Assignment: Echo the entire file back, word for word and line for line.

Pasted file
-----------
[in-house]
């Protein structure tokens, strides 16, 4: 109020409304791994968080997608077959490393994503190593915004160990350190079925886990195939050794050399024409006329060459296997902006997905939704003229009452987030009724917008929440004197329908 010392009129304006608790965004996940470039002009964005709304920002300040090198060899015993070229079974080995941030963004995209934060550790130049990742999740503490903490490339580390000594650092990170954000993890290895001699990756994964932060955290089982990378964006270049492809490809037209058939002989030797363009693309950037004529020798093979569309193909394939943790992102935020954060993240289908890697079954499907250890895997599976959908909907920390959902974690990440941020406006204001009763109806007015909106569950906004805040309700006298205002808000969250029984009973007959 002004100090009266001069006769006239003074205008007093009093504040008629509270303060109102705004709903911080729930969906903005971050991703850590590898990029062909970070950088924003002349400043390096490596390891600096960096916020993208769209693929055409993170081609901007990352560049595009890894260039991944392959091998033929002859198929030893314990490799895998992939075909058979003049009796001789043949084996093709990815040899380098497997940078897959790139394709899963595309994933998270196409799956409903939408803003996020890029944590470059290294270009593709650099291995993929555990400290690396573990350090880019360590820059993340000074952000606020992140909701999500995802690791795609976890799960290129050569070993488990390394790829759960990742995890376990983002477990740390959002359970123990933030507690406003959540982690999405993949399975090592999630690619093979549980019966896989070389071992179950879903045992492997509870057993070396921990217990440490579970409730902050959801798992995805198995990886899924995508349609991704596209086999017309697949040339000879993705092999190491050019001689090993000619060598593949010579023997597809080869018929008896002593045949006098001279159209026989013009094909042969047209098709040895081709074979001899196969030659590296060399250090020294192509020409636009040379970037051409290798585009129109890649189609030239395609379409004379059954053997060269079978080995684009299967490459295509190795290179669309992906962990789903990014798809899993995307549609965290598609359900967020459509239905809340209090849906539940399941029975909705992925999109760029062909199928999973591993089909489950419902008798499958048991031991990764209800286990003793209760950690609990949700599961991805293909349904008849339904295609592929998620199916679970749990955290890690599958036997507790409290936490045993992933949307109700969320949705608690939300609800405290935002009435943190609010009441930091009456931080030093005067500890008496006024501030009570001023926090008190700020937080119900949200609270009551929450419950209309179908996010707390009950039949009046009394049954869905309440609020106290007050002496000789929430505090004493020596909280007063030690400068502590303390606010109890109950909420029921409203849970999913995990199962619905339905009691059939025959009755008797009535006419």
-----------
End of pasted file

[in-house]
């Protein structure tokens, strides 16, 4: 109020409304791994968080997608077959490393994503190593915004160990350190079925886990195939050794050399024409006329060459296997902006997905939704003229009452987030009724917008929440004197329908 010392009129304006608790965004996940470039002009964005709304920002300040090198060899015993070229079974080995941030963004995209934060550790130049990742999740503490903490490339580390000594650092990170954000993890290895001699990756994964932060955290089982990378964006270049492809490809037209058939002989030797363009693309950037004529020798093979569309193909394939943790992102935020954060993240289908890697079954499907250890895997599976959908909907920390959902974690990440941020406006204001009763109806007015909106569950906004805040309700006298205002808000969250029984009973007959 002004100090009266001069006769006239003074205008007093009093504040008629509270303060109102705004709903911080729930969906903005971050991703850590590898990029062909970070950088924003002349400043390096490596390891600096960096916020993208769209693929055409993170081609901007990352560049595009890894260039991944392959091998033929002859198929030893314990490799895998992939075909058979003049009796001789043949084996093709990815040899380098497997940078897959790139394709899963595309994933998270196409799956409903939408803003996020890029944590470059290294270009593709650099291995993929555990400290690396573990350090880019360590820059993340000074952000606020992140909701999500995802690791795609976890799960290129050569070993488990390394790829759960990742995890376990983002477990740390959002359970123990933030507690406003959540982690999405993949399975090592999630690619093979549980019966896989070389071992179950879903045992492997509870057993070396921990217990440490579970409730902050959801798992995805198995990886899924995508349609991704596209086999017309697949040339000879993705092999190491050019001689090993000619060598593949010579023997597809080869018929008896002593045949006098001279159209026989013009094909042969047209098709040895081709074979001899196969030659590296060399250090020294192509020409636009040379970037051409290798585009129109890649189609030239395609379409004379059954053997060269079978080995684009299967490459295509190795290179669309992906962990789903990014798809899993995307549609965290598609359900967020459509239905809340209090849906539940399941029975909705992925999109760029062909199928999973591993089909489950419902008798499958048991031991990764209800286990003793209760950690609990949700599961991805293909349904008849339904295609592929998620199916679970749990955290890690599958036997507790409290936490045993992933949307109700969320949705608690939300609800405290935002009435943190609010009441930091009456931080030093005067500890008496006024501030009570001023926090008190700020937080119900949200609270009551929450419950209309179908996010707390009950039949009046009394049954869905309440609020106290007050002496000789929430505090004493020596909280007063030690400068502590303390606010109890109950909420029921409203849970999913995990199962619905339905009691059939025959009755008797009535006419």